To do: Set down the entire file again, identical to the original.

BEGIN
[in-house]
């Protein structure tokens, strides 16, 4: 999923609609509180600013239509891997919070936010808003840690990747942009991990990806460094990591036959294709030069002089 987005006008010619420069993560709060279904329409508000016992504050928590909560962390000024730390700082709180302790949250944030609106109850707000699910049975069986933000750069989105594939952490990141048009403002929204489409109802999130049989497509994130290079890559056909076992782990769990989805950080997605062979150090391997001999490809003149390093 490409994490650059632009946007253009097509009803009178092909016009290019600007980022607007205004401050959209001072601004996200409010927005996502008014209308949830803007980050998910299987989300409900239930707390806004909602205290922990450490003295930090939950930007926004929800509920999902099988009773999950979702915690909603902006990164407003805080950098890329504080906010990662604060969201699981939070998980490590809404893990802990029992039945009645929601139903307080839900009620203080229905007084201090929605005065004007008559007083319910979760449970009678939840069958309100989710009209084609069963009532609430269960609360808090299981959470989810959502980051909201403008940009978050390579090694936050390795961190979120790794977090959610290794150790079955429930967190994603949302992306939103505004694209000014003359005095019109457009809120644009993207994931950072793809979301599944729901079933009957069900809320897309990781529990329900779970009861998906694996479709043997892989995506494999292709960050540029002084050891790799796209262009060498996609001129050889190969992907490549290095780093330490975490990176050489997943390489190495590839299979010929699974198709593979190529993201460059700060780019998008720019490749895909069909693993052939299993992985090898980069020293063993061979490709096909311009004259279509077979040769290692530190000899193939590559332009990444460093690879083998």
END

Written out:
[in-house]
């Protein structure tokens, strides 16, 4: 999923609609509180600013239509891997919070936010808003840690990747942009991990990806460094990591036959294709030069002089 987005006008010619420069993560709060279904329409508000016992504050928590909560962390000024730390700082709180302790949250944030609106109850707000699910049975069986933000750069989105594939952490990141048009403002929204489409109802999130049989497509994130290079890559056909076992782990769990989805950080997605062979150090391997001999490809003149390093 490409994490650059632009946007253009097509009803009178092909016009290019600007980022607007205004401050959209001072601004996200409010927005996502008014209308949830803007980050998910299987989300409900239930707390806004909602205290922990450490003295930090939950930007926004929800509920999902099988009773999950979702915690909603902006990164407003805080950098890329504080906010990662604060969201699981939070998980490590809404893990802990029992039945009645929601139903307080839900009620203080229905007084201090929605005065004007008559007083319910979760449970009678939840069958309100989710009209084609069963009532609430269960609360808090299981959470989810959502980051909201403008940009978050390579090694936050390795961190979120790794977090959610290794150790079955429930967190994603949302992306939103505004694209000014003359005095019109457009809120644009993207994931950072793809979301599944729901079933009957069900809320897309990781529990329900779970009861998906694996479709043997892989995506494999292709960050540029002084050891790799796209262009060498996609001129050889190969992907490549290095780093330490975490990176050489997943390489190495590839299979010929699974198709593979190529993201460059700060780019998008720019490749895909069909693993052939299993992985090898980069020293063993061979490709096909311009004259279509077979040769290692530190000899193939590559332009990444460093690879083998």